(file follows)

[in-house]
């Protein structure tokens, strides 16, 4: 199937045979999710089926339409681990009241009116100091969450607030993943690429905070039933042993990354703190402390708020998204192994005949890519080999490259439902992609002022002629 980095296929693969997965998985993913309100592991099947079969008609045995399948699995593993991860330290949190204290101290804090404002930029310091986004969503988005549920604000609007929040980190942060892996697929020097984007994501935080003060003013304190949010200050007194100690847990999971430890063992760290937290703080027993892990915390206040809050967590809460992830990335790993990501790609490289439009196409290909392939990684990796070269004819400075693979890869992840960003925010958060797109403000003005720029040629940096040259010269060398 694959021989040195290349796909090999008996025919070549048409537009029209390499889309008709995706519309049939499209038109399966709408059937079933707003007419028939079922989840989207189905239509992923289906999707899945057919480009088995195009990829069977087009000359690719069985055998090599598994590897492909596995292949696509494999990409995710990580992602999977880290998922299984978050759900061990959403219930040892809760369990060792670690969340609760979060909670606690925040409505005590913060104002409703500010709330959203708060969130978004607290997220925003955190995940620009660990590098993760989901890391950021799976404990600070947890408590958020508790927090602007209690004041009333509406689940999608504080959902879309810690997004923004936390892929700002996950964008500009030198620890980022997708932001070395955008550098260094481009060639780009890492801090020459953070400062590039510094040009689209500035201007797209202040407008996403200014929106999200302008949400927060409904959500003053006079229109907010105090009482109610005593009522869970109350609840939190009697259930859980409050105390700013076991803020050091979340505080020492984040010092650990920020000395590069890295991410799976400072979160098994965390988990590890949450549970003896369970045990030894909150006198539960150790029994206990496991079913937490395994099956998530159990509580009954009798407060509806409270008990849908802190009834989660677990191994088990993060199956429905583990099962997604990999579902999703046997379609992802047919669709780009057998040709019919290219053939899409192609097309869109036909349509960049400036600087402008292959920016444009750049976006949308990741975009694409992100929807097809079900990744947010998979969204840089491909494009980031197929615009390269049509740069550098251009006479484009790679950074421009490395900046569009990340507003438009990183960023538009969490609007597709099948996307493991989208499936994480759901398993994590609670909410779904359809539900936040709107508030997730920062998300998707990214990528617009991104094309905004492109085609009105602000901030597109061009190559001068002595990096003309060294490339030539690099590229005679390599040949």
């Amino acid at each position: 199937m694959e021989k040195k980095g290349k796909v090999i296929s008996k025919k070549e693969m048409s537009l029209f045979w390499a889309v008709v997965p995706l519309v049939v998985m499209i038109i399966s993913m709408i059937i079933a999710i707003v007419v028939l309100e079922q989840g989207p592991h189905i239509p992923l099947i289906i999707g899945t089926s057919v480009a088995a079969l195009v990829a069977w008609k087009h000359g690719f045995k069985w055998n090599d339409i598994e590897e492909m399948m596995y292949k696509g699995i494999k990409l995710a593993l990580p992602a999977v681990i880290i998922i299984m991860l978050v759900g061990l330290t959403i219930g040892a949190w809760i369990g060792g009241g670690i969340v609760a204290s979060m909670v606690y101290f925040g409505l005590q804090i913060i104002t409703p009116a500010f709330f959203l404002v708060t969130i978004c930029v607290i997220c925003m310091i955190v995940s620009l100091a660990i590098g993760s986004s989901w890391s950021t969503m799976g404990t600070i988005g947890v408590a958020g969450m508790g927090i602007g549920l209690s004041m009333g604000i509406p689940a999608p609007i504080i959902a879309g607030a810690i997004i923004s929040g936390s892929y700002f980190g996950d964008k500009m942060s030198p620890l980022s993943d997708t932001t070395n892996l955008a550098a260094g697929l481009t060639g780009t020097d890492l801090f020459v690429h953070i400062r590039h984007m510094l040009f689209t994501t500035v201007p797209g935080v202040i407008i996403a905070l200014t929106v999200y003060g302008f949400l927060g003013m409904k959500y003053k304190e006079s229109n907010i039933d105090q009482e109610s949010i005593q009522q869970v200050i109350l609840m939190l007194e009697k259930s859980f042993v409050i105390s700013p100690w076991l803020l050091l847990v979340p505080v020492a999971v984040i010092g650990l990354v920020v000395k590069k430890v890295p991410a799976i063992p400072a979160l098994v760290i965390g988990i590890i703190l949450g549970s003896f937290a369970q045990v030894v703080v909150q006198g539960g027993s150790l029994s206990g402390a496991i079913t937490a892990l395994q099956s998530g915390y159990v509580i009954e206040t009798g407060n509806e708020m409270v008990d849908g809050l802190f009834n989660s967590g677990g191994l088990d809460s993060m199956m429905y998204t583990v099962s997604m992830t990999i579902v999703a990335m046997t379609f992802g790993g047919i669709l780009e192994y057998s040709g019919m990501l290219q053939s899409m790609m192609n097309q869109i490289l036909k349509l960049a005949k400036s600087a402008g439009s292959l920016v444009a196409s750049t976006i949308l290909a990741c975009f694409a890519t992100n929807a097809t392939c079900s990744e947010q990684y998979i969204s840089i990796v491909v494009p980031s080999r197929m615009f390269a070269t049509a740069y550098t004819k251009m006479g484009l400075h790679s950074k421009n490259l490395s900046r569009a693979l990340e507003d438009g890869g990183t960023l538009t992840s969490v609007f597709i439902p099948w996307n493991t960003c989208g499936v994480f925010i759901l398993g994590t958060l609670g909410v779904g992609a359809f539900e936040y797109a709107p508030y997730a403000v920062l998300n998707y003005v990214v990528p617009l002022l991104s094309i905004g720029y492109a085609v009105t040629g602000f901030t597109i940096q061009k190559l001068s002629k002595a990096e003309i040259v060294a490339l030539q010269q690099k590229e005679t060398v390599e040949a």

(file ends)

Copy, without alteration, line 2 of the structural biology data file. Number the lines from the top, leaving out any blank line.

């Protein structure tokens, strides 16, 4: 199937045979999710089926339409681990009241009116100091969450607030993943690429905070039933042993990354703190402390708020998204192994005949890519080999490259439902992609002022002629 980095296929693969997965998985993913309100592991099947079969008609045995399948699995593993991860330290949190204290101290804090404002930029310091986004969503988005549920604000609007929040980190942060892996697929020097984007994501935080003060003013304190949010200050007194100690847990999971430890063992760290937290703080027993892990915390206040809050967590809460992830990335790993990501790609490289439009196409290909392939990684990796070269004819400075693979890869992840960003925010958060797109403000003005720029040629940096040259010269060398 694959021989040195290349796909090999008996025919070549048409537009029209390499889309008709995706519309049939499209038109399966709408059937079933707003007419028939079922989840989207189905239509992923289906999707899945057919480009088995195009990829069977087009000359690719069985055998090599598994590897492909596995292949696509494999990409995710990580992602999977880290998922299984978050759900061990959403219930040892809760369990060792670690969340609760979060909670606690925040409505005590913060104002409703500010709330959203708060969130978004607290997220925003955190995940620009660990590098993760989901890391950021799976404990600070947890408590958020508790927090602007209690004041009333509406689940999608504080959902879309810690997004923004936390892929700002996950964008500009030198620890980022997708932001070395955008550098260094481009060639780009890492801090020459953070400062590039510094040009689209500035201007797209202040407008996403200014929106999200302008949400927060409904959500003053006079229109907010105090009482109610005593009522869970109350609840939190009697259930859980409050105390700013076991803020050091979340505080020492984040010092650990920020000395590069890295991410799976400072979160098994965390988990590890949450549970003896369970045990030894909150006198539960150790029994206990496991079913937490395994099956998530159990509580009954009798407060509806409270008990849908802190009834989660677990191994088990993060199956429905583990099962997604990999579902999703046997379609992802047919669709780009057998040709019919290219053939899409192609097309869109036909349509960049400036600087402008292959920016444009750049976006949308990741975009694409992100929807097809079900990744947010998979969204840089491909494009980031197929615009390269049509740069550098251009006479484009790679950074421009490395900046569009990340507003438009990183960023538009969490609007597709099948996307493991989208499936994480759901398993994590609670909410779904359809539900936040709107508030997730920062998300998707990214990528617009991104094309905004492109085609009105602000901030597109061009190559001068002595990096003309060294490339030539690099590229005679390599040949």